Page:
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There is value in David West being there for the Pacers

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David West is always there for the Indiana Pacers. What happens if he's not?

Kim Klement-USA TODAY Sports

David West has long been the Indiana Pacers' security blanket. Need a strong voice in the locker room? West is there. Need someone to cling to when the East's top-seed is on the brink of elimination in Atlanta? West is there. Need to make one move in free agency that will fundamentally change everything for a franchise? West was, and continues to be, there.

In the four seasons since signing with Indiana, the Blue-and-Gold's rock has been exactly as advertised. He has been there to provide steadfast stability as well as pacifying predictability.

Nonetheless, the possibility looms that come Friday -- the day after the NBA's February 19 trading deadline -- David West's presence, which the Pacers rely upon, may no longer be there.

A little over a week ago, Grantland's Zach Lowe took an in-depth look at the "race" for the final playoff spots in the Eastern Conference, this nugget of trade chatter regarding David West was within his profile of the Pacers:

In the bigger picture, the Pacers have to decide what they want to be this season - and how David West fits into that. There were rumblings about six weeks ago that the Pacers had made West available for a first-round pick, but those rumblings have quieted, and that price is probably too high. West is in decline and has a thorny player option for next season, but he can get you buckets in crunch time; the Pacers wouldn't have escaped the Hawks last season without him.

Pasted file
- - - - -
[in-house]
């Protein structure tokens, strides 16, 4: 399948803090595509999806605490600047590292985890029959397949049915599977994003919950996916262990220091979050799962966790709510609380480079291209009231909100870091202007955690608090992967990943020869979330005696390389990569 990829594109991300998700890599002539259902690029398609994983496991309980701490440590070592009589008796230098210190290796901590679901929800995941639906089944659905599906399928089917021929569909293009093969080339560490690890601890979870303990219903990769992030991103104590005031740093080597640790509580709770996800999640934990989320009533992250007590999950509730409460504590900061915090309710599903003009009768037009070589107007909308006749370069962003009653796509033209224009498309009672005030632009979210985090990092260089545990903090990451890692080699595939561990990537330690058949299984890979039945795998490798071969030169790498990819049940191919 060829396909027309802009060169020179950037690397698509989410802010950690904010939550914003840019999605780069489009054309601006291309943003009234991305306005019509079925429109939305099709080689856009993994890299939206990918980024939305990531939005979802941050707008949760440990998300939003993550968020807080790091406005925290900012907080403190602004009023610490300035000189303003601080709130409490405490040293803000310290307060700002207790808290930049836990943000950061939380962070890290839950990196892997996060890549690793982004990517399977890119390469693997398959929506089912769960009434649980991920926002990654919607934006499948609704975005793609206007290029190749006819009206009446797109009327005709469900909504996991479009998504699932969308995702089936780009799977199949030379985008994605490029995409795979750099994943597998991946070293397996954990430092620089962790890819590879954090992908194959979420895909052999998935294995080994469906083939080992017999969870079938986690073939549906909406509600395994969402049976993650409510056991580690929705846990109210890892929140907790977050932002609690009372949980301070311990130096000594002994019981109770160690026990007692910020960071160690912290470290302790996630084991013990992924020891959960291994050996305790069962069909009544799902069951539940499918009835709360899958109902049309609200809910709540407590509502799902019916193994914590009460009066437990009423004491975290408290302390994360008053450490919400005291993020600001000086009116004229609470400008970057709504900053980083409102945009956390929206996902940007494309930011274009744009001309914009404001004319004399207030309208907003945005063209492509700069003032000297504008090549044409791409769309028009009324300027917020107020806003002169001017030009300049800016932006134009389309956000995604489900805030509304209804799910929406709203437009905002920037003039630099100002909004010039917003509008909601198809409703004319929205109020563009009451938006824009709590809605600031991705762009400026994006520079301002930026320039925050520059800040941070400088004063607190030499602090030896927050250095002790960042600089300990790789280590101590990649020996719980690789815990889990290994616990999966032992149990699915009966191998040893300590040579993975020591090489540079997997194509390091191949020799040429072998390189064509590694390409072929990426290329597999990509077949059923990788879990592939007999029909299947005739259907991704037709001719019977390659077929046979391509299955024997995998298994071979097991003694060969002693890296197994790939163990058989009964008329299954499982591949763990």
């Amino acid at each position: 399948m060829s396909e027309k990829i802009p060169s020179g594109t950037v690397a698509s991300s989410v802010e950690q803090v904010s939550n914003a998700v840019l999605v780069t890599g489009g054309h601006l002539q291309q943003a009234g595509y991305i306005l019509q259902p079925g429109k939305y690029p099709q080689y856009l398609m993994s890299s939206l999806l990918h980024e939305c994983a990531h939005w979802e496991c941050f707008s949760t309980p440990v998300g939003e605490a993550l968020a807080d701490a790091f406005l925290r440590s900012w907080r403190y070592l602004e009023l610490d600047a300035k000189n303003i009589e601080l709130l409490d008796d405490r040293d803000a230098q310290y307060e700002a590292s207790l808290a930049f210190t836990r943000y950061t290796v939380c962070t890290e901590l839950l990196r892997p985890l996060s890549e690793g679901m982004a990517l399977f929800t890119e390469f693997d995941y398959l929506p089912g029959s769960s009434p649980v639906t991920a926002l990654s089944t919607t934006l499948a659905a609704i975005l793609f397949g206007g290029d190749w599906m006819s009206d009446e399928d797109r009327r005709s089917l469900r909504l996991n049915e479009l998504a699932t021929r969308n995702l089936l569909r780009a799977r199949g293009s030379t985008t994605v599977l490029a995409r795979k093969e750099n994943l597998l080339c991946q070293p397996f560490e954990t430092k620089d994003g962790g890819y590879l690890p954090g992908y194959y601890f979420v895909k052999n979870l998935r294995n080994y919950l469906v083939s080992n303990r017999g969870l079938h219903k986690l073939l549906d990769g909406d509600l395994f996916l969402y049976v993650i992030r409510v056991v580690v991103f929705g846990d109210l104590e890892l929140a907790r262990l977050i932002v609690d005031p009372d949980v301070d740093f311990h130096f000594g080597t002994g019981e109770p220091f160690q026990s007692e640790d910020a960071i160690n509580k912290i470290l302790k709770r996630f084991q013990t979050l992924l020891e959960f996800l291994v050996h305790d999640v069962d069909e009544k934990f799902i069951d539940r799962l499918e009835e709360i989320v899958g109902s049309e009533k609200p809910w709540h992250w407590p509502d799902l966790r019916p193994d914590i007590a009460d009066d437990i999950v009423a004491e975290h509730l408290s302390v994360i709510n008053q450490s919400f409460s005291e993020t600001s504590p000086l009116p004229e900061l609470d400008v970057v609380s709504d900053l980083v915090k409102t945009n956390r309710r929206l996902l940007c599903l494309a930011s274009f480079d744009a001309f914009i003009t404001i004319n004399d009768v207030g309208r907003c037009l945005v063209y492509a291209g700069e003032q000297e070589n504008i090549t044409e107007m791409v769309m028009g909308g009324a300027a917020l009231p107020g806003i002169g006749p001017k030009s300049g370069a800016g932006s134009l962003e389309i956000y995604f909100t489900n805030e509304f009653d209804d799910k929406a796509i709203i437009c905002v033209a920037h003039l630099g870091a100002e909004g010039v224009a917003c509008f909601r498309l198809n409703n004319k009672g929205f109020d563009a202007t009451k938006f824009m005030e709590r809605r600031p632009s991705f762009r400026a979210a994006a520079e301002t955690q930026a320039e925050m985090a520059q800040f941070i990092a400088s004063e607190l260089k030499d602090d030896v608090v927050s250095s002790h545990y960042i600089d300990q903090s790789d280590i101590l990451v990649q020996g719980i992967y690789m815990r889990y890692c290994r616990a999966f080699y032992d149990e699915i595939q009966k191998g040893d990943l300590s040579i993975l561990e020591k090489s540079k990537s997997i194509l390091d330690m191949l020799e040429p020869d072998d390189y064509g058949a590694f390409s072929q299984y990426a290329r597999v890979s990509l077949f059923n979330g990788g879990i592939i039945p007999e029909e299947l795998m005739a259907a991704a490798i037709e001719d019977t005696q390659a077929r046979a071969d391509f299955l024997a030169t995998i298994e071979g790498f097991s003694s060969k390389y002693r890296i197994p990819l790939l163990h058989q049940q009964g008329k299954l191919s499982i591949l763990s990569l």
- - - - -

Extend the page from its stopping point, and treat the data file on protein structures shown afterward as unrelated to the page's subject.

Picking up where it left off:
Given that his legacy in Indiana will likely always be predominantly focused on his professional approach to the game as well as his commitment to his craft, accepting David West's perceived "decline" may be a bitter pill for some to swallow, even if the signs of it are becoming increasingly difficult to deny.

Here are some numbers that stick out the most when evaluating No. 21's season as a whole:

12.9: The longest average field goal distance (feet) of David West's 12-year NBA career. It is no secret that West has drifted further away from the basket this season. According to NBA.com's new Play Type data, the Pacers' interior bully is only executing post-ups on 23.6% of his possessions.

47.8: West's percentile when his points per possession (0.83) on post up plays is ranked against the rest of the league. In comparison, Roy Hibbert's points per possession on post ups ranks in the 61st percentile. David has struggled to overpower or punish opponents in the paint this season. This has been especially obvious against some of the league's more physical interior presences. Take for example the team's match-up with Detroit back in December, when he scored just six points on 12 shots.

-4.4: Net Rating, opponents are outscoring the Pacers by 4.4 points per 100 possessions with David West on the court. Prior to George Hill's return, West's Net Rating (-9.2) was the worst of any Pacer this season.

0.41: West's Real Plus Minus (RPM) defined by ESPN.com as a "player's estimated on-court impact on team performance, measured in net point differential per 100 offensive and defensive possessions. RPM takes into account teammates, opponents and additional factors" is ranked lower than both Lavoy Allen's (2.77) and Luis Scola's (1.23).